Typhoid outbreak in Tairāwhiti

Typhoid outbreak in Tairāwhiti

Six cases of typhoid have been identified in a team of rural workers in Tairāwhiti.

Public health officials believe the outbreak began with one of the team members who recently returned from overseas. Control measures have been put in place so further spread outside of the group is unlikely.

“This is a small but significant outbreak confined to a rurally based work group,” says Dr Jim Miller, Te Whatu Ora Medical Officer of Health.

Typhoid can be a serious illness, however, the cases so far have been treated and are recovering. The rest of the group of workers have been given advice and offered testing for typhoid, Dr Miller says.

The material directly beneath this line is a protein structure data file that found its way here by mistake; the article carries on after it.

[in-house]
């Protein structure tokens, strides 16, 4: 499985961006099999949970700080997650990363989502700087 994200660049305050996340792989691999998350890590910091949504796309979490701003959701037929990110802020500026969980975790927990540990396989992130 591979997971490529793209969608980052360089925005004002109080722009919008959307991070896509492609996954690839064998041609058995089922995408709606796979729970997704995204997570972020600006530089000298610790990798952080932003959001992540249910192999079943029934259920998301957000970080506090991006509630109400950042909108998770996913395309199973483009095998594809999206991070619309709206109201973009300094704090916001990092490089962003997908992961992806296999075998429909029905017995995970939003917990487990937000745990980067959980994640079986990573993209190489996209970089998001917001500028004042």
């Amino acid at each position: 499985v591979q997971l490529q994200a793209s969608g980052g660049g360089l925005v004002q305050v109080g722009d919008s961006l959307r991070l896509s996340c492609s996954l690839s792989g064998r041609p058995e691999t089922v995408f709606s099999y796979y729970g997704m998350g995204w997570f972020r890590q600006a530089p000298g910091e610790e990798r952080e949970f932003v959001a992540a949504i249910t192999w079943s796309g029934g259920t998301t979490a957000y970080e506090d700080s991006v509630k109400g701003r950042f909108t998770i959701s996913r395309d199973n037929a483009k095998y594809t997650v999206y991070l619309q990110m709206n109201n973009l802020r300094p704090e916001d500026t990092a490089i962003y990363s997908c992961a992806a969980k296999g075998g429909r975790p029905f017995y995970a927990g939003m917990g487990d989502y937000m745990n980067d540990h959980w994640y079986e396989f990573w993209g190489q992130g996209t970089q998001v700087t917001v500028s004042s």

Illness usually starts between seven and 21 days after infection. Symptoms include fever and generally feeling unwell. This is sometimes accompanied by abdominal pain and diarrhoea.

The local public health service is monitoring the situation and is in regular contact with the group to ensure that support is in place and any further illness in those already possibly exposed, is investigated and treated promptly.

Typhoid is caused by a type of Salmonella that only lives in humans. The disease is not common in Aotearoa New Zealand and is generally associated with overseas travel. It is usually spread through drinking or eating food or water contaminated by an infected person.  Direct spread between people is unusual.

Although further cases outside the group of workers are unlikely, people with any concerns can call Healthline on 0800 611 116, or contact their doctor or usual health provider.


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